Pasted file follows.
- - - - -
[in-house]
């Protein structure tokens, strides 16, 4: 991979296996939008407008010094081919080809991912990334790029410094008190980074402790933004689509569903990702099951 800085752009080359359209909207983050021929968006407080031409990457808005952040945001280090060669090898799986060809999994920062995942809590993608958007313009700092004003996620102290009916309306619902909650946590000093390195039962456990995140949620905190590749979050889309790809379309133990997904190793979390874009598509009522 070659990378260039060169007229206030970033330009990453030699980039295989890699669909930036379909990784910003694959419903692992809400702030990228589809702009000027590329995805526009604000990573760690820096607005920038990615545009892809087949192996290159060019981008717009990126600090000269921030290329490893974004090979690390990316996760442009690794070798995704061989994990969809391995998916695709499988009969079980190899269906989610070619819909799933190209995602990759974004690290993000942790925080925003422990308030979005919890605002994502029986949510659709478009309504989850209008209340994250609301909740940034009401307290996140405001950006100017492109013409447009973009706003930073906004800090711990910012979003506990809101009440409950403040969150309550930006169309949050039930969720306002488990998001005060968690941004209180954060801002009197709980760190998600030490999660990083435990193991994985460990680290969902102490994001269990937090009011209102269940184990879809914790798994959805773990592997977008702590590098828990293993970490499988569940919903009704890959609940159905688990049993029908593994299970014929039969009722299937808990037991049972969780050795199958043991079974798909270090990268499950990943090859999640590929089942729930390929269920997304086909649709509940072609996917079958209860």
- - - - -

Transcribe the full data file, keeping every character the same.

[in-house]
């Protein structure tokens, strides 16, 4: 991979296996939008407008010094081919080809991912990334790029410094008190980074402790933004689509569903990702099951 800085752009080359359209909207983050021929968006407080031409990457808005952040945001280090060669090898799986060809999994920062995942809590993608958007313009700092004003996620102290009916309306619902909650946590000093390195039962456990995140949620905190590749979050889309790809379309133990997904190793979390874009598509009522 070659990378260039060169007229206030970033330009990453030699980039295989890699669909930036379909990784910003694959419903692992809400702030990228589809702009000027590329995805526009604000990573760690820096607005920038990615545009892809087949192996290159060019981008717009990126600090000269921030290329490893974004090979690390990316996760442009690794070798995704061989994990969809391995998916695709499988009969079980190899269906989610070619819909799933190209995602990759974004690290993000942790925080925003422990308030979005919890605002994502029986949510659709478009309504989850209008209340994250609301909740940034009401307290996140405001950006100017492109013409447009973009706003930073906004800090711990910012979003506990809101009440409950403040969150309550930006169309949050039930969720306002488990998001005060968690941004209180954060801002009197709980760190998600030490999660990083435990193991994985460990680290969902102490994001269990937090009011209102269940184990879809914790798994959805773990592997977008702590590098828990293993970490499988569940919903009704890959609940159905688990049993029908593994299970014929039969009722299937808990037991049972969780050795199958043991079974798909270090990268499950990943090859999640590929089942729930390929269920997304086909649709509940072609996917079958209860």